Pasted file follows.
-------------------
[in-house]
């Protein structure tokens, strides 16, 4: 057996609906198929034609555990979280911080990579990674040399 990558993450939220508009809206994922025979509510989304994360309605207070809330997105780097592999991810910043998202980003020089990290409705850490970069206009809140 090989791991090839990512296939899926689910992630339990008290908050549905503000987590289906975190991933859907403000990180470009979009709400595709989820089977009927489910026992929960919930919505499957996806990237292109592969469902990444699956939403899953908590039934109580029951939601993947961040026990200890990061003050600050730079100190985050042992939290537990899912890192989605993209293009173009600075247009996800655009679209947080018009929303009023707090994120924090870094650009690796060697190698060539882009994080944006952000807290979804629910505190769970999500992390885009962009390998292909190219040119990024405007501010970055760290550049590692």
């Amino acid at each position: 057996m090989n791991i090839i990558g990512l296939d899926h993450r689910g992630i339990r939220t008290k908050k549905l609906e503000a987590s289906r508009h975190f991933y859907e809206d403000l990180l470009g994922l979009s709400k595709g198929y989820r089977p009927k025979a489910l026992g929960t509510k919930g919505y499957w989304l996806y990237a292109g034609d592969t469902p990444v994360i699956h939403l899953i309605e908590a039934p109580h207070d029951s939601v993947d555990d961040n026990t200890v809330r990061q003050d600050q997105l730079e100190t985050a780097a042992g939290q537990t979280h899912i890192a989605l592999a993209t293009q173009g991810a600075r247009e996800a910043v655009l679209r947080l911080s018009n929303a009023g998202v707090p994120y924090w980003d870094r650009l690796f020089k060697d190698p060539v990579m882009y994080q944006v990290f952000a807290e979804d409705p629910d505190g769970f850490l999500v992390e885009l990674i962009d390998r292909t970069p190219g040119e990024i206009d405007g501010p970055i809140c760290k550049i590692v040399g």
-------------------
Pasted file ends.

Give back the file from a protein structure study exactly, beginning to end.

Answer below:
[in-house]
């Protein structure tokens, strides 16, 4: 057996609906198929034609555990979280911080990579990674040399 990558993450939220508009809206994922025979509510989304994360309605207070809330997105780097592999991810910043998202980003020089990290409705850490970069206009809140 090989791991090839990512296939899926689910992630339990008290908050549905503000987590289906975190991933859907403000990180470009979009709400595709989820089977009927489910026992929960919930919505499957996806990237292109592969469902990444699956939403899953908590039934109580029951939601993947961040026990200890990061003050600050730079100190985050042992939290537990899912890192989605993209293009173009600075247009996800655009679209947080018009929303009023707090994120924090870094650009690796060697190698060539882009994080944006952000807290979804629910505190769970999500992390885009962009390998292909190219040119990024405007501010970055760290550049590692």
């Amino acid at each position: 057996m090989n791991i090839i990558g990512l296939d899926h993450r689910g992630i339990r939220t008290k908050k549905l609906e503000a987590s289906r508009h975190f991933y859907e809206d403000l990180l470009g994922l979009s709400k595709g198929y989820r089977p009927k025979a489910l026992g929960t509510k919930g919505y499957w989304l996806y990237a292109g034609d592969t469902p990444v994360i699956h939403l899953i309605e908590a039934p109580h207070d029951s939601v993947d555990d961040n026990t200890v809330r990061q003050d600050q997105l730079e100190t985050a780097a042992g939290q537990t979280h899912i890192a989605l592999a993209t293009q173009g991810a600075r247009e996800a910043v655009l679209r947080l911080s018009n929303a009023g998202v707090p994120y924090w980003d870094r650009l690796f020089k060697d190698p060539v990579m882009y994080q944006v990290f952000a807290e979804d409705p629910d505190g769970f850490l999500v992390e885009l990674i962009d390998r292909t970069p190219g040119e990024i206009d405007g501010p970055i809140c760290k550049i590692v040399g």